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Renowned as composer, conductor, theorist, author, pedagogue, and organist, Aurelio Porfiri has served the Church on multiple continents at the highest levels. Born and raised in Italy, he currently serves as Director of Choral Activities and Composer in Residence for Santa Rosa de Lima School (Macao, China).
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“The cemeteries are full of people who thought they were indispensable.”
— Fr. Valentine Young, OFM (2007)

When Disobedience Is Not Only Good, But Necessary!
published 2 September 2014 by Aurelio Porfiri

903 obey WANT TO GET this straight: I don’t really like those who bow to everything the Pope says, whoever the Pope is. After all, according our faith, the Pope is infallible only for certain pronouncements; not for everything he does or says. This kind of papolatry—although not absolutely irreconcilable with our Faith—certainly causes disturbance to those desiring to be CATHOLICS in the deep, strong meaning of this word. Now, of course, we must listen to the Pope with attention because we know that most of the time his words are intended for the good of our spiritual life, so—even if we’re not “bound” strictly speaking—it would be wise to follow his advice and teachings. But not everything he says is a definitive pronouncement.

Here’s what often happens: new Pope, new lifestyle. Some who formerly took delight in displaying their lovely high notes singing Gregorian chant during the reign of Benedict XVI now suddenly discover a south American soul with Pope Francis. We are surrounded—both in and beyond the Vatican—by “men without qualities,” to cite a novel of the writer Robert Musil. The problem is, such undisputed acceptance is demanded by some for everything uttered by a cardinal, bishop, or pastor … However, when they say things that our conscience finds unsound, they are announcing a doctrine that misleads us instead of leading us. In such cases, disobeying is good! 1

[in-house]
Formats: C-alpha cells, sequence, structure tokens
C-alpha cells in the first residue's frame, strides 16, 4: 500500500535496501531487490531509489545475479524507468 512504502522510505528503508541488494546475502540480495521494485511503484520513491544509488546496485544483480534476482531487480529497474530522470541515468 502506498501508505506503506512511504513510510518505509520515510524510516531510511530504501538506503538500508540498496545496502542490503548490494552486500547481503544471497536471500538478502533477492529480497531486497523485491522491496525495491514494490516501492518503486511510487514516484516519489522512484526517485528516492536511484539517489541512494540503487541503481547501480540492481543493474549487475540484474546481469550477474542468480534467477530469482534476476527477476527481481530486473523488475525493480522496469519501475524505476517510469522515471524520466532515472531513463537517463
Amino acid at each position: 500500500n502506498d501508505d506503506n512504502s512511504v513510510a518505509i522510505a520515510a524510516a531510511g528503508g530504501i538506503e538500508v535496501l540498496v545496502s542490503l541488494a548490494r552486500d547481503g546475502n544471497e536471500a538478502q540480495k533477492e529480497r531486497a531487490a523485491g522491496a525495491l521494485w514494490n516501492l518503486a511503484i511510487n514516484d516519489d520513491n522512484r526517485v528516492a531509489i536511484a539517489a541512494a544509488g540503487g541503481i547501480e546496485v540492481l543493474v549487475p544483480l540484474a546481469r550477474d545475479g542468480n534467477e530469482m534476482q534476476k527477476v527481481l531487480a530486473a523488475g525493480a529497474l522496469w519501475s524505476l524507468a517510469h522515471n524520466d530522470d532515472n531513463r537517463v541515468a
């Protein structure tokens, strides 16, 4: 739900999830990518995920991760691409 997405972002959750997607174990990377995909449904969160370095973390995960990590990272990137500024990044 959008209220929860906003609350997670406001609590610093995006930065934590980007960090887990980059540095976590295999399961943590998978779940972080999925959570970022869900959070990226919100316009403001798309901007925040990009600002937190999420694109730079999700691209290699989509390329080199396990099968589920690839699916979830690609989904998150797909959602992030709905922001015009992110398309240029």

How many fights I’ve had with priests because of liturgy! How many times concerned Catholics were saying to me that I should respect the pastor, the priest, blah blah blah. To all these people, I have one answer: who cares?!! If the pastor, the priest, the nun, the bishop, the cardinal, and beyond are saying that which my conscience rejects, I follow my conscience. This is not “freedom of conscience,” condemned by Gregory XVI in Mirari vos (1832). Our conscience should never be encouraged to commit evil; so in this sense, the freedom of conscience cannot be encouraged, but also a conscience deciding to walk on wrong ways cannot be stopped.

GOD LEAVES US FREE and ultimately responsible for our actions. But in the case of consenting to certain teachings, if they’re not in line with what an educated conscience feels is good, they have to be rejected, no matter whom they come from. Father Enrico Zoffoli, in one of his pamphlets about clergy, has said that we are not interested in private opinion of priests: they are the announcers of the Gospel, that’s all. We respect Pope, cardinals, bishops, priests … but up to a point. When they cross a line, we need not jump on the other side with them.

Indeed, in the encyclical of Gregory XVI, there’s another interesting point, and in this case I feel quite near to Mauro Cappellari (Gregory XVI’s name before his election):

“The holiness of the sacred is despised; the majesty of divine worship is not only disapproved by evil men, but defiled and held up to ridicule.” —Mirari Vos, §5 (1832)

Mmm … in this very case, I think that if these words were not written almost 200 years ago but today, they would still sound reasonable and sound, even to my own (maybe not very well educated) conscience.

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1   Editor’s Reminder: According to Catholic teaching, those under obedience must refuse obedience if ordered to commit sin.